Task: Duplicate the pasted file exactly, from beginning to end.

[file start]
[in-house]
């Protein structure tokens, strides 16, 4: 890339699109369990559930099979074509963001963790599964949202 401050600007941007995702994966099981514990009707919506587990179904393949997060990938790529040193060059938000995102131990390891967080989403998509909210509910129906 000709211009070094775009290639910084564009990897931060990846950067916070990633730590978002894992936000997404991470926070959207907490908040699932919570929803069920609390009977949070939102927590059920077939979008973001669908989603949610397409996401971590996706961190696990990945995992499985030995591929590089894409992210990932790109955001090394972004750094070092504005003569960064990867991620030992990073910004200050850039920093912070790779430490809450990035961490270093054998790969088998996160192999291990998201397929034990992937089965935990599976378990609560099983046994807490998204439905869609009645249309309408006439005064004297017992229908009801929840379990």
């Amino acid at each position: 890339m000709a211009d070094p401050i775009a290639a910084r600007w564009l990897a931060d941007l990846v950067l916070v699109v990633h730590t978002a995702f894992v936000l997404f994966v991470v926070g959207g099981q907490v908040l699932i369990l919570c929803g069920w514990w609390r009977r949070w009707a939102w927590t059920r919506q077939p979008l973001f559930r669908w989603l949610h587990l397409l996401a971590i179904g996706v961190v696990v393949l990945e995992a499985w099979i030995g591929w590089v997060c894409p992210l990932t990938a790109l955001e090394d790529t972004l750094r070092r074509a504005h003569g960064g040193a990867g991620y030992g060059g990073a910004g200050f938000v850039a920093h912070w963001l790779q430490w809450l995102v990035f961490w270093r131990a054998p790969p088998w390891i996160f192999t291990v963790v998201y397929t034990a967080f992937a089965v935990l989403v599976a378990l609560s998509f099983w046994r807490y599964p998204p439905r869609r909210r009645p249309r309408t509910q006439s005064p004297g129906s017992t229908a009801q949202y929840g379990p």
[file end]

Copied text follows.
[in-house]
């Protein structure tokens, strides 16, 4: 890339699109369990559930099979074509963001963790599964949202 401050600007941007995702994966099981514990009707919506587990179904393949997060990938790529040193060059938000995102131990390891967080989403998509909210509910129906 000709211009070094775009290639910084564009990897931060990846950067916070990633730590978002894992936000997404991470926070959207907490908040699932919570929803069920609390009977949070939102927590059920077939979008973001669908989603949610397409996401971590996706961190696990990945995992499985030995591929590089894409992210990932790109955001090394972004750094070092504005003569960064990867991620030992990073910004200050850039920093912070790779430490809450990035961490270093054998790969088998996160192999291990998201397929034990992937089965935990599976378990609560099983046994807490998204439905869609009645249309309408006439005064004297017992229908009801929840379990």
């Amino acid at each position: 890339m000709a211009d070094p401050i775009a290639a910084r600007w564009l990897a931060d941007l990846v950067l916070v699109v990633h730590t978002a995702f894992v936000l997404f994966v991470v926070g959207g099981q907490v908040l699932i369990l919570c929803g069920w514990w609390r009977r949070w009707a939102w927590t059920r919506q077939p979008l973001f559930r669908w989603l949610h587990l397409l996401a971590i179904g996706v961190v696990v393949l990945e995992a499985w099979i030995g591929w590089v997060c894409p992210l990932t990938a790109l955001e090394d790529t972004l750094r070092r074509a504005h003569g960064g040193a990867g991620y030992g060059g990073a910004g200050f938000v850039a920093h912070w963001l790779q430490w809450l995102v990035f961490w270093r131990a054998p790969p088998w390891i996160f192999t291990v963790v998201y397929t034990a967080f992937a089965v935990l989403v599976a378990l609560s998509f099983w046994r807490y599964p998204p439905r869609r909210r009645p249309r309408t509910q006439s005064p004297g129906s017992t229908a009801q949202y929840g379990p």